Two four-cell VLSs for the MBDA VL MICA surface-to-air system mounted between the bridge and a Leonardo 76mm gun forward. Picture by Luca Peruzzi

“Japan Awards Contract to Shipbuilder JMU for 12 New Offshore Patrol Vessels” –The Diplomat

A concept image of a next-generation offshore patrol vessel (OPV) for the Japan Maritime Self-Defense Force (JMSDF) made by JMU. Image courtesy of Japan’s Acquisition, Technology, and Logistics Agency.

The Diplomat reports,

The Japanese Ministry of Defense announced on June 30 that it has awarded a contract to shipbuilding company Japan Marine United (JMU) Corporation to build a next-generation offshore patrol vessel (OPV) for the Japan Maritime Self-Defense Force (JMSDF).

We had an earlier report about this project.

The project is for 12 Offshore Patrol Vessels of 1920 tons standard displacement. Their full load displacement will be higher, probably in the neighborhood of 2,200 to 2,400 tons.

  • Length: 95 meters  (312 feet)
  • Beam: 12 meters (39’4″)
  • Speed: 20 knots (slower than the 25+ knots reported earlier)
  • Crew: 30
  • Average Cost: $66.6M

The design is said to offer modular adaptability.

Combined diesel-electric and diesel (CODLAD) propulsion promises very economical slow cruising.

Presumably these will be used to shaddow the movements of potentially hostile vessels transiting in or near Japanese waters.

They might also be used to provide counter piracy protection off the Horn of Africa. This would free more capable (and much more expensive) warships to be in position to deal with more significant threats.

The design looks to be almost ideal for export as part of Japan’s on going program to strengthen the maritime law enforcement capabilities of friendly Asian nations.

It does appear there might be some overlap between the missions of this class and those of the Japan Coast Guard.

This combination of sea worthy hull, simple systems, and small crew sounds a lot like my Cutter X proposal to put the machinery, equipment, and crew of the Webber class cutters in a larger, more seaworthy, and longer range hull.

 

“Southeast Asian partners enhancing trilateral maritime patrols” –Indo-Pacific Defense Forum

Law Breakers frequently attempt to exploit divisions of jurisdiction. How to deal with this? The Indo-Pacific Defense Forum contributor Gusty Da Costa reports from Indonesia (reproduced in full below),

IMAGE CREDIT: INDONESIAN DEFENSE MINISTRY

The launch about five years ago of maritime patrols in the Sulu and Celebes seas involving the armed forces of Indonesia, Malaysia and the Philippines have corresponded with a sharp drop in piracy and terrorism, officials and analysts said. The three nations plan to enhance the patrols with improved surveillance, intelligence and communication to boost security and economic stability.

The INDOMALPHI patrols, a moniker that combines the names of the partner nations, began in 2017 as a result of the Trilateral Cooperative Arrangement (TCA) signed a year earlier by the three governments. Security challenges are “especially daunting” in the seas, where the three nations’ maritime borders converge in an area “with a complex political history and a long legacy of illicit maritime activity,” according to Stable Seas, a nonprofit research initiative.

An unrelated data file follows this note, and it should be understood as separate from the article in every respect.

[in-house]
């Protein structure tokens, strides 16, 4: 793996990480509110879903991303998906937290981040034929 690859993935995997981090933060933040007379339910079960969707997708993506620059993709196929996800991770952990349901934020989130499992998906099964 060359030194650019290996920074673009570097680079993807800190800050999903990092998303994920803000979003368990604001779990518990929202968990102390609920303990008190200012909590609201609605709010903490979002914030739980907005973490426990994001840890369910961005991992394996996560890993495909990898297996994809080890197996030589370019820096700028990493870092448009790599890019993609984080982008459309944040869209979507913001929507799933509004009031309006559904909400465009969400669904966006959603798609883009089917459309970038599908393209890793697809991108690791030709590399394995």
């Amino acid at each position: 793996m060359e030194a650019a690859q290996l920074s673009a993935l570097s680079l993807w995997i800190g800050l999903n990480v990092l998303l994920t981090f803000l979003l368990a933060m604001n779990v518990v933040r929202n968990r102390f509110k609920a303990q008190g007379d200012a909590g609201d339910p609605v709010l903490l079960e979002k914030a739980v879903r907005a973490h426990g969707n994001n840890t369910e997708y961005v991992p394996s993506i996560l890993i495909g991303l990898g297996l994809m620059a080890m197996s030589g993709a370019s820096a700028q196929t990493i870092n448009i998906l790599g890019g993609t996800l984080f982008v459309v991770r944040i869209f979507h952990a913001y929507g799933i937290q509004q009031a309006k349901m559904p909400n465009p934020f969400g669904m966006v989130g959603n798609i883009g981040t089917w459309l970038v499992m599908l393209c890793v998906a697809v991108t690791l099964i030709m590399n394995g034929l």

“The main objective is to enhance security in the Sulu and Sulawesi [Celebes] seas,” Indonesian Army Col. Kurniawan Firmizi, a senior official at the Indonesian Defense Ministry, told FORUM. “A high level of protection with all parties can be beneficial. It can increase the economy, facilitate traffic flows between countries adjacent to the Sulu Sea area, and improve border security and international cooperation. The goal is to secure the Sulu Sea and maritime border waters for all three countries.”

Since their launch, the INDOMALPHI patrols have deterred and defended against attacks on vessels at sea by pirates and violent extremist organizations such as the Abu Sayyaf Group, Kurniawan said. According to Indonesia’s Defense Ministry, known as Kemhan, there were no reports of piracy for ransom in the patrolled waters in 2021. As recently as 2017, there were 99 reports of piracy and armed robbery in the area, according to the Regional Cooperation Agreement on Combating Piracy and Armed Robbery against Ships in Asia.

Four categories of patrol enhancements were announced at the TCA Ministerial Meeting in Kuala Lumpur, Malaysia, in late March 2022, Kemhan reported. They are: optimizing communication by deploying a liaison officer from each partner nation to each country’s maritime command center; conducting trilateral maritime exercises; adopting an intelligence-led approach to surveillance operations; and improving the TCA structure, communication and coordination to increase partners’ participation and commitment. (Pictured, from left: Indonesian Defense Minister Prabowo Subianto, Malaysian Senior Defence Minister Hishammuddin Tun Hussein and Philippine National Defense Secretary Delfin Lorenzana attend the Trilateral Cooperative Arrangement Ministerial Meeting in Kuala Lumpur, Malaysia, in March 2022.)

“There has been an increase in surveillance technology, including drones and satellite systems,” Kurniawan said.

The INDOMALPHI patrols demonstrate the expansive benefits of multilateralism, Connie Rahakundini Bakrie, a defense analyst and the author of “Defending Indonesia,” told FORUM.

“These countries will undoubtedly increase their cooperation with other regions, such as Europe, by securing their maritime areas,” she said. “The reason is that trading traffic will be smoother since it is safe, so the risk-cost will be lower.”

She recommended two additional improvements: increase patrol frequency in the Sulu Sea; and supplement patrols with “additional aircraft such as reconnaissance aircraft, close air support or attack aircraft, commandos from helicopters, etc.”